Huy Fong foods has cornered the market for Sriracha sauce.
That statement could imply that an aggressive corporate marketing strategy has pushed a mediocre product onto choiceless consumers. However, in the case of the bright red Rooster Brand Red Pepper Sauce in the green-capped squeeze bottle, the marketing is great, but the product is worthy of its success. It’s really good, really available, and really cheap.
If it’s good, cheap and readily available, why would someone go to the trouble of making a homemade (or in my case, a homegrown) version? Of course, a custom version could use carefully homegrown organic peppers and garlic, and organic sugar and sea salt. And omitting the sodium benzoate preservative is a clear bonus. But for me, the real answer is that Rooster Brand Sriracha is cheap and good, but it isn’t ALIVE.
So, starting in freezing February, I carefully start a crop of chile peppers in my hoop house, and nurse them through the nasty spring ice and winds. Planting in the open starts in early May, and the first harvest of ripe red peppers finally comes in early August (the BEST peppers don’t come in until late September). In the meantime I’ve harvested and cured the garlic. It’s a long process. But it’s worth the wait.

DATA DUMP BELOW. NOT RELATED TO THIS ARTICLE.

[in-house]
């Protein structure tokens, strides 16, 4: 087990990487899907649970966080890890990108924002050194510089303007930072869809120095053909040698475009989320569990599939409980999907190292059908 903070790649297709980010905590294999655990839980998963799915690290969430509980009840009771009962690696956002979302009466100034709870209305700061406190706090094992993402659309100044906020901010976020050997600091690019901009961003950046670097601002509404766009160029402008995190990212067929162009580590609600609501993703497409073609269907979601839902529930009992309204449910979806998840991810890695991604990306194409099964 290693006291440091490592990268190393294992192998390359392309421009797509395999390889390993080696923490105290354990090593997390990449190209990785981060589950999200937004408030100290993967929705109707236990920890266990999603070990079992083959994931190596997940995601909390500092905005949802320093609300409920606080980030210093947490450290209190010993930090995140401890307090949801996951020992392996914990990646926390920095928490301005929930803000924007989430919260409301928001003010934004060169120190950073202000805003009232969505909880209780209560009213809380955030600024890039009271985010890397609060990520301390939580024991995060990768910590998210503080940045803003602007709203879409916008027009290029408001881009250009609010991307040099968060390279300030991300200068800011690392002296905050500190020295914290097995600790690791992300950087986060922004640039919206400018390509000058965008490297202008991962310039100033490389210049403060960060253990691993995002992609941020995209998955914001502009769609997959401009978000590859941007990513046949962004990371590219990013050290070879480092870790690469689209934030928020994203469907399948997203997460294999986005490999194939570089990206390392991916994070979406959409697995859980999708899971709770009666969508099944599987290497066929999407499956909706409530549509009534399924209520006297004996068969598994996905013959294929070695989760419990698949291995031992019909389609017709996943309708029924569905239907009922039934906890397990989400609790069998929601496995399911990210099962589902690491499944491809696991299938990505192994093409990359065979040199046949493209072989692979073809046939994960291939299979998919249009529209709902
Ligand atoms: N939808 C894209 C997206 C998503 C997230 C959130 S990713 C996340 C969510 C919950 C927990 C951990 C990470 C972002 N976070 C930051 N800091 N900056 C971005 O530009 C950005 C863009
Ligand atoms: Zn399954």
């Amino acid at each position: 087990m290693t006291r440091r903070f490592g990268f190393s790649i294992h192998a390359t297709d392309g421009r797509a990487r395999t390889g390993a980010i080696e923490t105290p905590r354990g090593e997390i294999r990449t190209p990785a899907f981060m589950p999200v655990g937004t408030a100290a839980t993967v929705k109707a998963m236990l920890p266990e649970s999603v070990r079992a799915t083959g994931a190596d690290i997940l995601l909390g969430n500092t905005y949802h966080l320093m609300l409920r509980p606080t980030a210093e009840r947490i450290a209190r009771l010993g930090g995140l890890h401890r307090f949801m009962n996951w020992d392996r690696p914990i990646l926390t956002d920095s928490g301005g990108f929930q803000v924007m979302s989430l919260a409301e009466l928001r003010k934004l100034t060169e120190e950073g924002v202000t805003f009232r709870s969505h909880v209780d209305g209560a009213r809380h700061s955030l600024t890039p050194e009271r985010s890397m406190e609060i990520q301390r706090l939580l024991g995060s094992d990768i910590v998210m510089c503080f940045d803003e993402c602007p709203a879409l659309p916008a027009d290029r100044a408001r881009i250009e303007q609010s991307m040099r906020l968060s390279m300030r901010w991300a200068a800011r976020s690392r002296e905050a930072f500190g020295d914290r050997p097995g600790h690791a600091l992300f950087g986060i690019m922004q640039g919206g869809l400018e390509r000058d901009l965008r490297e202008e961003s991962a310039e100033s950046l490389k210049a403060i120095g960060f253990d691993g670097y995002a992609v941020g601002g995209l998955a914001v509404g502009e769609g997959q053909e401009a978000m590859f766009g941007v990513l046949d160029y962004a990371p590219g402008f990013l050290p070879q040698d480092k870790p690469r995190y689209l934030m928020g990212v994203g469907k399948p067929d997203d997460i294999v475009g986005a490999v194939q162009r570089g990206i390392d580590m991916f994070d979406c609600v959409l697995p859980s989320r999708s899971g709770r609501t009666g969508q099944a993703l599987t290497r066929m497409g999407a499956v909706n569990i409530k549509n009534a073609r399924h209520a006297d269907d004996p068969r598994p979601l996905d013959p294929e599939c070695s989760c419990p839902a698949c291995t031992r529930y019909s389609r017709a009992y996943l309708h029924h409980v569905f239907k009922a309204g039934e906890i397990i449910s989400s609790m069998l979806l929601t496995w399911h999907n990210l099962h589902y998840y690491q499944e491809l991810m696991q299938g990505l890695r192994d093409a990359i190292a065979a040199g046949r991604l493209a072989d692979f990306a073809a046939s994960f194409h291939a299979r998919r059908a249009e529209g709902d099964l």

Pick ‘em, wash, add sugar, salt, and garlic, and grind into a paste, then leave it at room temperature to culture; with each weekly harvest until frost I keep Sriracha batches going. This great fermented Sriracha recipe is my inspiration. Some kind of delicious magic happens as the microbes colonize the thick, salty paste of chiles, sugar and garlic. Little CO2 bubbles lift the paste as the wild yeasts and bacteria convert the sugars and carbohydrates into complex organic acids and other compounds (whose flavor clearly beats the straight distilled vinegar Huy Fong uses to lower pH). The sharp sweet of the paste slowly turns to tangy mellow.
I never cook it. I just wait for it to mature, strain it, and store it in the fridge. The fermentation, as it matures, stabilizes the sauce into an ecosystem of competing organisms and their chemical byproducts. That ecosystem eliminates the need for preservatives or sterilization. I’ve kept bottles for way more than a year with the flavor and complexity only improving.
It’s more than just preservation, though. The microbial colony brings with it something intoxicating, almost addictive. Maybe it’s because those microbes come from MY garden. It’s partly the flavor, but it’s also a feeling. I’m starting to think my gut needs that stuff in winter. It’s a tonic, my medicine.
So for me, even when there’s a cheap ready-made alternative, there is no match for fresh, live organic ingredients, careful processing, and a little love. A dollop on a fried egg in mid-winter only gets me dreaming about starting next year’s pepper process all over again.
–Robert McSweeney (Research Advisory Team)